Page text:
Ambarella Inc. (NASDAQ: AMBA) announced fiscal fourth-quarter 2019 results on Tuesday after the market closed, detailing continued revenue declines stemming from expected weakness in the consumer electronics market. But the video-processing chip company also showcased growth from the security-camera segment, made progress in the automotive vertical, and moved forward with plans to drive longer-term growth with its cutting-edge computer vision solutions.
With shares climbing as much as 11% early Wednesday before settling to close up around 4%, let's take a closer look at what Ambarella accomplished over the past few months.
IMAGE SOURCE AMBARELLA.
Ambarella results: The raw numbers
Fiscal Q4 2019*
Fiscal Q4 2018
GAAP net income (loss)
GAAP earnings (loss) per share
DATA SOURCE: AMBARELLA. *FOR THE QUARTER ENDED JAN. 31, 2019. GAAP = generally accepted accounting principles.
What happened with Ambarella this quarter?
- Though most analysts were modeling slightly higher revenue of $52 million, Ambarella's top line was slightly above the midpoint of guidance provided in November for $51 million, plus or minus 3%.
- Adjusted for items like stock-based compensation, Ambarella's (non-GAAP) net income was $4.5 million, or $0.14 per share. That's down from $0.47 per share in the same year-ago period but far above consensus estimates for $0.04 per share.
- Adjusted gross margin declined 410 basis points year over year to 60.9%, also above guidance for between 59% and 60.5%.
- Ambarella repurchased and retired 104,160 shares during the quarter for $3.5 million, leaving around $31.9 million remaining under its current repurchase authorization.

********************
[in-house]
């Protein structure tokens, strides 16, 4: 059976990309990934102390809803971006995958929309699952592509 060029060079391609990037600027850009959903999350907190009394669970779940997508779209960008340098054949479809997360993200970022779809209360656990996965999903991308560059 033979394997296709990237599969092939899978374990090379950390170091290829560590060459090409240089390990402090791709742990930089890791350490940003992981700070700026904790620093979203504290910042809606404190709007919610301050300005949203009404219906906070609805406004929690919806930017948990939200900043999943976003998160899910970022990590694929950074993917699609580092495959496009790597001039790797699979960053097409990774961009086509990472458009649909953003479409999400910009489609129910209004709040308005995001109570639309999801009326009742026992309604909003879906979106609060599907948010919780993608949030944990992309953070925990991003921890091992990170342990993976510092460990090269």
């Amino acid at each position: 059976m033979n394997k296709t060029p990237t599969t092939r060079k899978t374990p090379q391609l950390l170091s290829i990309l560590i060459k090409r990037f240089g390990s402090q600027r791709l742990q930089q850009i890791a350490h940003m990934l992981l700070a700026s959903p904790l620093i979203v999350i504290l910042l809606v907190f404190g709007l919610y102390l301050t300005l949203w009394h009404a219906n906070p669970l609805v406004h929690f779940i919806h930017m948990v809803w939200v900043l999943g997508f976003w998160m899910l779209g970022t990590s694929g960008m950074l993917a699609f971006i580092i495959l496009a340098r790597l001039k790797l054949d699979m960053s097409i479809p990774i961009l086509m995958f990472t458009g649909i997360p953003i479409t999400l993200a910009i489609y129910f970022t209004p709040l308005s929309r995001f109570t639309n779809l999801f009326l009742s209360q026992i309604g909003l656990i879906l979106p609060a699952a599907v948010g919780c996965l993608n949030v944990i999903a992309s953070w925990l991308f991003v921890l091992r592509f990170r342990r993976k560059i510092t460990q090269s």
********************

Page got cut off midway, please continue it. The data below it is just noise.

What management had to say
Ambarella CEO Fermi Wang reiterated the company's strategic direction, stating:
Strategically, fiscal 2019 was one of the most important years in Ambarella's 15 year history as the company continued to execute on its transformation from a pure video processing company to a computer vision company. We taped-out and sampled three 10nm computer vision system-on-a-chip devices and commenced mass production of one of the devices, all in the fiscal year. Despite the decline in our consumer electronics business, and the geopolitical and macroeconomic headwinds, we have and will continue to focus our investment on computer vision. While it is early in the computer vision adoption cycle, we are excited about expanding our portfolio and having more customers enter mass production.
During the subsequent conference call, Wang added that the fledgling consumer-electronics market represented essentially all of the company's year-over-year revenue decline this quarter and will likely continue to decline over the next few years. Meanwhile, Ambarella's sales into the security-camera market rose around 10%, and automotive sales have stabilized and are expected to climb sequentially going forward.
As such, Ambarella sees fiscal first-quarter 2020 revenue arriving at roughly $47 million, plus or minus 3%. By comparison -- and though we don't typically pay close attention to Wall Street's demands -- most analysts were modeling first-quarter revenue slightly above the high end of that range.
Nonetheless, investors are understandably happy with Ambarella's better-than-expected profitability and its continued progress in the key computer-vision market. And the stock is responding in kind.
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